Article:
Medicare payment accuracy has steadily eroded since 2006, according to a new report jointly produced by the Medicare Payment Advisory Commission and the Urban Institute.
The study compares the relationship between skilled nursing facility (SNF) payments and costs over time to assess whether changes the Centers for Medicare & Medicaid Services (CMS) has made to the payment system have improved payment accuracy for therapy and nontherapy ancillary (NTA) services.
Changes to payment policies have made payment accuracy worse, the report finds.
“The need to reform Medicare’s payments to skilled nursing facilities is as strong as ever,” the report says, adding that Medicare’s payments for services furnished by SNFs are estimated to be over $31 billion in 2014. “Payments [for therapy and NTA] are less able to explain differences in costs across both stays and facilities and payments are less proportional to costs. When more therapy is furnished, facility costs increase but program payments increase more quickly, to an even greater extent now than in the past.”
Currently, payments for therapy services are tied to the amount of therapy provided rather than patient need and generally overpay facilities for the costs of those services, the study finds. Payments for NTA services do not vary with these services’ costs or a patient’s need for the services, leaving some facilities underpaid.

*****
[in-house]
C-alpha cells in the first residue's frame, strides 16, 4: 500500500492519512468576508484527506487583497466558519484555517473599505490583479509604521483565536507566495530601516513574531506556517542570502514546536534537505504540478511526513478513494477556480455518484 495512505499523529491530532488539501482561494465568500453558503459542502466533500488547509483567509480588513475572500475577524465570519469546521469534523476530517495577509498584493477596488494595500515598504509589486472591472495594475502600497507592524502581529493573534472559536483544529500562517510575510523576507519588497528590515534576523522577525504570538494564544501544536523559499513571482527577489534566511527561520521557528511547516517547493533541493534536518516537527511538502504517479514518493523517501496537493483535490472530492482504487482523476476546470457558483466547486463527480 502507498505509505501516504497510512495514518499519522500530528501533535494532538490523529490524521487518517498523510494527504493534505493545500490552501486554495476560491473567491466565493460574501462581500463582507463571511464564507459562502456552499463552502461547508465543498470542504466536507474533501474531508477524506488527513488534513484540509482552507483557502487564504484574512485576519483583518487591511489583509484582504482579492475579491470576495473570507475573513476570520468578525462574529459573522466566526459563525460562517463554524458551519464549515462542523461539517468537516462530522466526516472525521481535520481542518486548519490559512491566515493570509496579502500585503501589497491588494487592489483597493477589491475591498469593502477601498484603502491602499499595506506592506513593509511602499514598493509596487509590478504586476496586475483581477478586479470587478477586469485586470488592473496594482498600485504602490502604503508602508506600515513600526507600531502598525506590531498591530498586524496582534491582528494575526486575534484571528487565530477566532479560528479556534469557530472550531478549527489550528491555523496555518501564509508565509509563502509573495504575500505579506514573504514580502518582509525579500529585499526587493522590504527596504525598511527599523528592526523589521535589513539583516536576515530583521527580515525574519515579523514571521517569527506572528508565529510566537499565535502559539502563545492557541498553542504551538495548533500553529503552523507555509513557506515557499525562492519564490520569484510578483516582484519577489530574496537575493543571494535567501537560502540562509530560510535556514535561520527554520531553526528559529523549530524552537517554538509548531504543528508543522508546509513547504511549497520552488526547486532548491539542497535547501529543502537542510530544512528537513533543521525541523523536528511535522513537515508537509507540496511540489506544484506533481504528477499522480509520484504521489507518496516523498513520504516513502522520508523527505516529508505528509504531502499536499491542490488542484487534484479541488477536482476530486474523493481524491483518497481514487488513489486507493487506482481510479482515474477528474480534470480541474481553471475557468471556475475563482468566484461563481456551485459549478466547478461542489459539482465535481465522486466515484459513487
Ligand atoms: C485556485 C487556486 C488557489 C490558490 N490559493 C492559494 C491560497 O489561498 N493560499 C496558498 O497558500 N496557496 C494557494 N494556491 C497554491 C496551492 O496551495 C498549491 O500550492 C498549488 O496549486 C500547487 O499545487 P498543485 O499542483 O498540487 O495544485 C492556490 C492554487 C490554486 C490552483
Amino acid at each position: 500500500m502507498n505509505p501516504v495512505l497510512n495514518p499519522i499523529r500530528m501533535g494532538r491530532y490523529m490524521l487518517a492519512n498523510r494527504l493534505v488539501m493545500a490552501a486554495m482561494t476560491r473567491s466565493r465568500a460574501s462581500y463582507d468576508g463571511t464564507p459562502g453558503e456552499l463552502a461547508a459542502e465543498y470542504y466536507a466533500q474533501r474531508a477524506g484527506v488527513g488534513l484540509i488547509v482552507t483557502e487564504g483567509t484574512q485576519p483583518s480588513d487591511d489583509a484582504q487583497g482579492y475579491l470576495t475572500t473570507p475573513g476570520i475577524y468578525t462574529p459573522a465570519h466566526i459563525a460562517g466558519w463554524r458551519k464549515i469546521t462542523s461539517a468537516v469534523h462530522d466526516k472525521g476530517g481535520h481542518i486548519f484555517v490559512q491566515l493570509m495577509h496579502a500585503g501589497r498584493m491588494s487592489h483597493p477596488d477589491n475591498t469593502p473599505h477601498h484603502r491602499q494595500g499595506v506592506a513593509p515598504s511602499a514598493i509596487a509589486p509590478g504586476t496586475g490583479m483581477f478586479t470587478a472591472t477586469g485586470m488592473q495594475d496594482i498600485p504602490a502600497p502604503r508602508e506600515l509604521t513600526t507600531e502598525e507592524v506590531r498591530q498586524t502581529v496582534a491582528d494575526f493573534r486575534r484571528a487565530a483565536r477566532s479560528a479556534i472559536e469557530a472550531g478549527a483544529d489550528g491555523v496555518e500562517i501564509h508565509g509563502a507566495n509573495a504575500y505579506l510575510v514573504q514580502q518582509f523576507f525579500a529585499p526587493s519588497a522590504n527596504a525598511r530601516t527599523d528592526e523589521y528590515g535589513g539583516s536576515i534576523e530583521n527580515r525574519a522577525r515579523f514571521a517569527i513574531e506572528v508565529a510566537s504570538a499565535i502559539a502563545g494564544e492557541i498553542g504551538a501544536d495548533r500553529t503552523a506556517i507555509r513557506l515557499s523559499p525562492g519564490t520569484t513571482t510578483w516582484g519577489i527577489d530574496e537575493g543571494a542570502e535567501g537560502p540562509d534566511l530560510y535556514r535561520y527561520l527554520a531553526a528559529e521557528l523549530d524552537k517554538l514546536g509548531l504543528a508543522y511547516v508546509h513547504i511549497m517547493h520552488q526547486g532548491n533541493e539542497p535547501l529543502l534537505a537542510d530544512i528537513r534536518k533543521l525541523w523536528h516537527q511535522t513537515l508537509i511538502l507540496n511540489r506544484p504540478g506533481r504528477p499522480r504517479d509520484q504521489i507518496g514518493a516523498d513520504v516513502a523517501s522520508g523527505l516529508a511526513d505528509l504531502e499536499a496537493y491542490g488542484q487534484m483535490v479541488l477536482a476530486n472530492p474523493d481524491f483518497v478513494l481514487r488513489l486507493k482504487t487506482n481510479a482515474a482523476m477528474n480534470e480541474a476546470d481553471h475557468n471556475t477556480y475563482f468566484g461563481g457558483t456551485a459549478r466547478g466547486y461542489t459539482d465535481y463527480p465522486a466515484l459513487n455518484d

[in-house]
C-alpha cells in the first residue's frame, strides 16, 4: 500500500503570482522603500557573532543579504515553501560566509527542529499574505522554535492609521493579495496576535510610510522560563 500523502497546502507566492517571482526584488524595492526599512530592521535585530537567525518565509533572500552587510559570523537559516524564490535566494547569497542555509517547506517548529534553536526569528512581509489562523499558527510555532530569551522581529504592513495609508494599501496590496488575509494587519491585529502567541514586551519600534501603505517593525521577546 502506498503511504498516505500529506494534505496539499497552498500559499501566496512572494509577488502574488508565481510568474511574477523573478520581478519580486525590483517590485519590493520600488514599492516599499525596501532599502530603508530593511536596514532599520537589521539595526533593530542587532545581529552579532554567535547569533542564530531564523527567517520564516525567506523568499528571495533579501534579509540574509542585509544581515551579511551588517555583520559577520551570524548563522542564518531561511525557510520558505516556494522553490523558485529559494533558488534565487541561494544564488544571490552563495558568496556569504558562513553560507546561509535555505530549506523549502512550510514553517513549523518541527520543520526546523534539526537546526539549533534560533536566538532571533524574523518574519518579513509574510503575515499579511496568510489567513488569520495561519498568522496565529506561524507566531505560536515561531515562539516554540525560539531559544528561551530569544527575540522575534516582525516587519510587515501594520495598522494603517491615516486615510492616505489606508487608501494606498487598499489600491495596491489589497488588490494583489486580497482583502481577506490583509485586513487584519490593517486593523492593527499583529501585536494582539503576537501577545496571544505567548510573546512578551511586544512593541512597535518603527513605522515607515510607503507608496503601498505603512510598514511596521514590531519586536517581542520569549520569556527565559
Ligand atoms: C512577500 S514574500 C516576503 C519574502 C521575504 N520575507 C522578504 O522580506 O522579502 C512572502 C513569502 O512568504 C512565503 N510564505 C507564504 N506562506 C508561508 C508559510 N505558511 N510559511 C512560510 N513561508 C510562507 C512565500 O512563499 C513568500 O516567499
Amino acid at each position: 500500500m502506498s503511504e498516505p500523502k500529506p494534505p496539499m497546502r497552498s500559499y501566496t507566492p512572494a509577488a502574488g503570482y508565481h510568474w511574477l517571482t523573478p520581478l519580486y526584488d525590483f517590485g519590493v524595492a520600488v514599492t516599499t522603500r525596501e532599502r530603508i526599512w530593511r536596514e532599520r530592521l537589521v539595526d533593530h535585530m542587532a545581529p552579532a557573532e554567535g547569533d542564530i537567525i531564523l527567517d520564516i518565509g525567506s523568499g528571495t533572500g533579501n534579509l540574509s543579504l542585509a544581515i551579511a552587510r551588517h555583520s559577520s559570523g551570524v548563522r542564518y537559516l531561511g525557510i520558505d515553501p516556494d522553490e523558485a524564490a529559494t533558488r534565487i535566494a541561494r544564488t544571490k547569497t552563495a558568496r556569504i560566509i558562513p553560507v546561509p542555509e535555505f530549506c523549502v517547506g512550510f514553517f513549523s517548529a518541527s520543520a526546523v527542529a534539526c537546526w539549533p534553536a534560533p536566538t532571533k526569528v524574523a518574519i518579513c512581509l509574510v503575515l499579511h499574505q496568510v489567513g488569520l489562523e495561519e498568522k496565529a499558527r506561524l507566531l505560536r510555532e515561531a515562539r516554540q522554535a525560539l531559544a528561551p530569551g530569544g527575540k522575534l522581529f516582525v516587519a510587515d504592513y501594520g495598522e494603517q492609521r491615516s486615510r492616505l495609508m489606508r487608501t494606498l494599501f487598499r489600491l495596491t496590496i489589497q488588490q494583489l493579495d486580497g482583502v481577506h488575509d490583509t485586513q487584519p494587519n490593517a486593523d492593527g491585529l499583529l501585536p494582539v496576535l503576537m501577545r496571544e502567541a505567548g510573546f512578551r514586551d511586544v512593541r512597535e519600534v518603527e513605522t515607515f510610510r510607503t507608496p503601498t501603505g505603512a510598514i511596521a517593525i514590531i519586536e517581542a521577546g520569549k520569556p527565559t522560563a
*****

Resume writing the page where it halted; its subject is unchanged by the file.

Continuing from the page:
“As a result, SNFs face incentives to shift their patient mix toward intensive therapy case-mix groups by providing unnecessary therapy services,” the report says.
The ability to explain cost differences for NTA services across facilities has gone from explaining 10% of the variation in 2006 to none in 2014, data show.
“Because payments for NTA services have essentially zero statistical relationship to costs at the stay and facility levels, facilities with more patients with higher expected NTA costs due to higher need for those services will be underpaid for treating those cases,” the report notes.
The report points to current payment policies as to why there is a large degree of inaccuracy.
“At the stay and facility levels, policies in 2006 explained more of the variation in costs [for therapy care] than current payment policies,” the report says, adding that current (2014) payment policy, in which payment for NTA services are part of the nursing payment, “results in very inaccurate payments for NTA services.”
An alternative design could improve the accuracy of payments, the report suggests.
“An alternative design that establishes a separate component for NTA services and bases therapy payments on patient characteristics would result in payments that are more accurate and proportional to facility costs,” the report says.
The study brings together data from related prior studies conducted over several years, and new analyses.
Access the study here.
Written by Cassandra Dowell